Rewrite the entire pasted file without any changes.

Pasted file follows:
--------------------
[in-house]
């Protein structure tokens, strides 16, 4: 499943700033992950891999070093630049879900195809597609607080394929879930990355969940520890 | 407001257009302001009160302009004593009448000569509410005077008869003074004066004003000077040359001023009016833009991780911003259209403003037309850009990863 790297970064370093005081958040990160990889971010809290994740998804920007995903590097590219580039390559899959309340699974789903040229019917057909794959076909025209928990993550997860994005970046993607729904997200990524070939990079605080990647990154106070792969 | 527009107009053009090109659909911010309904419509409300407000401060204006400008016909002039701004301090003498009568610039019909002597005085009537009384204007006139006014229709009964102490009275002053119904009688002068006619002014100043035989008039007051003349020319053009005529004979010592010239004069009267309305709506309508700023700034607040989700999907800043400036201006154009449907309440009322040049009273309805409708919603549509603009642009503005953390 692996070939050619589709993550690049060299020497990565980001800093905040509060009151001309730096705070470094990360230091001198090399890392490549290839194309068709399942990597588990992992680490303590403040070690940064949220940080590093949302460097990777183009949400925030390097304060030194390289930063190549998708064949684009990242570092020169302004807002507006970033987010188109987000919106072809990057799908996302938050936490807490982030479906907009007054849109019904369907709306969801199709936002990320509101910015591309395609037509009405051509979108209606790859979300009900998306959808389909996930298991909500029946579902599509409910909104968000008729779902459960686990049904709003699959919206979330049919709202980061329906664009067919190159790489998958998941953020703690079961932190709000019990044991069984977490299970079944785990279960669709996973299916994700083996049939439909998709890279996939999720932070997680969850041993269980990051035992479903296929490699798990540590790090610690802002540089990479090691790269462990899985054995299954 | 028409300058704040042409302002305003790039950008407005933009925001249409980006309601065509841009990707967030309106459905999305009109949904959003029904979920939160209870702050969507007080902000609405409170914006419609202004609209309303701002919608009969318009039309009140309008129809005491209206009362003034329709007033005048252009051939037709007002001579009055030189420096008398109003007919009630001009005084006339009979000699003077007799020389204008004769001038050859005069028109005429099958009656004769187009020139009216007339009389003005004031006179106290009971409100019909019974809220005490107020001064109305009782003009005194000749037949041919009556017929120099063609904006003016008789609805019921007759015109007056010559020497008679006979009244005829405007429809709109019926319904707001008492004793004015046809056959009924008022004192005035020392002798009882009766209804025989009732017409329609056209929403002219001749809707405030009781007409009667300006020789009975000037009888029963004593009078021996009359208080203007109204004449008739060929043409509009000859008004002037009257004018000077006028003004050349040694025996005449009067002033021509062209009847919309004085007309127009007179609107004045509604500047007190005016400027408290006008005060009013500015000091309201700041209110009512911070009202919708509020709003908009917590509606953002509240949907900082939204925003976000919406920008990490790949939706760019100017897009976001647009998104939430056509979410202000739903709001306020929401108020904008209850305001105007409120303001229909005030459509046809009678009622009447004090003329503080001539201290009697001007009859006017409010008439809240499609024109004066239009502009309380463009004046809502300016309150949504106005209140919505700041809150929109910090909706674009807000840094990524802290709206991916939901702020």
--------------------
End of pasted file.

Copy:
[in-house]
């Protein structure tokens, strides 16, 4: 499943700033992950891999070093630049879900195809597609607080394929879930990355969940520890 | 407001257009302001009160302009004593009448000569509410005077008869003074004066004003000077040359001023009016833009991780911003259209403003037309850009990863 790297970064370093005081958040990160990889971010809290994740998804920007995903590097590219580039390559899959309340699974789903040229019917057909794959076909025209928990993550997860994005970046993607729904997200990524070939990079605080990647990154106070792969 | 527009107009053009090109659909911010309904419509409300407000401060204006400008016909002039701004301090003498009568610039019909002597005085009537009384204007006139006014229709009964102490009275002053119904009688002068006619002014100043035989008039007051003349020319053009005529004979010592010239004069009267309305709506309508700023700034607040989700999907800043400036201006154009449907309440009322040049009273309805409708919603549509603009642009503005953390 692996070939050619589709993550690049060299020497990565980001800093905040509060009151001309730096705070470094990360230091001198090399890392490549290839194309068709399942990597588990992992680490303590403040070690940064949220940080590093949302460097990777183009949400925030390097304060030194390289930063190549998708064949684009990242570092020169302004807002507006970033987010188109987000919106072809990057799908996302938050936490807490982030479906907009007054849109019904369907709306969801199709936002990320509101910015591309395609037509009405051509979108209606790859979300009900998306959808389909996930298991909500029946579902599509409910909104968000008729779902459960686990049904709003699959919206979330049919709202980061329906664009067919190159790489998958998941953020703690079961932190709000019990044991069984977490299970079944785990279960669709996973299916994700083996049939439909998709890279996939999720932070997680969850041993269980990051035992479903296929490699798990540590790090610690802002540089990479090691790269462990899985054995299954 | 028409300058704040042409302002305003790039950008407005933009925001249409980006309601065509841009990707967030309106459905999305009109949904959003029904979920939160209870702050969507007080902000609405409170914006419609202004609209309303701002919608009969318009039309009140309008129809005491209206009362003034329709007033005048252009051939037709007002001579009055030189420096008398109003007919009630001009005084006339009979000699003077007799020389204008004769001038050859005069028109005429099958009656004769187009020139009216007339009389003005004031006179106290009971409100019909019974809220005490107020001064109305009782003009005194000749037949041919009556017929120099063609904006003016008789609805019921007759015109007056010559020497008679006979009244005829405007429809709109019926319904707001008492004793004015046809056959009924008022004192005035020392002798009882009766209804025989009732017409329609056209929403002219001749809707405030009781007409009667300006020789009975000037009888029963004593009078021996009359208080203007109204004449008739060929043409509009000859008004002037009257004018000077006028003004050349040694025996005449009067002033021509062209009847919309004085007309127009007179609107004045509604500047007190005016400027408290006008005060009013500015000091309201700041209110009512911070009202919708509020709003908009917590509606953002509240949907900082939204925003976000919406920008990490790949939706760019100017897009976001647009998104939430056509979410202000739903709001306020929401108020904008209850305001105007409120303001229909005030459509046809009678009622009447004090003329503080001539201290009697001007009859006017409010008439809240499609024109004066239009502009309380463009004046809502300016309150949504106005209140919505700041809150929109910090909706674009807000840094990524802290709206991916939901702020």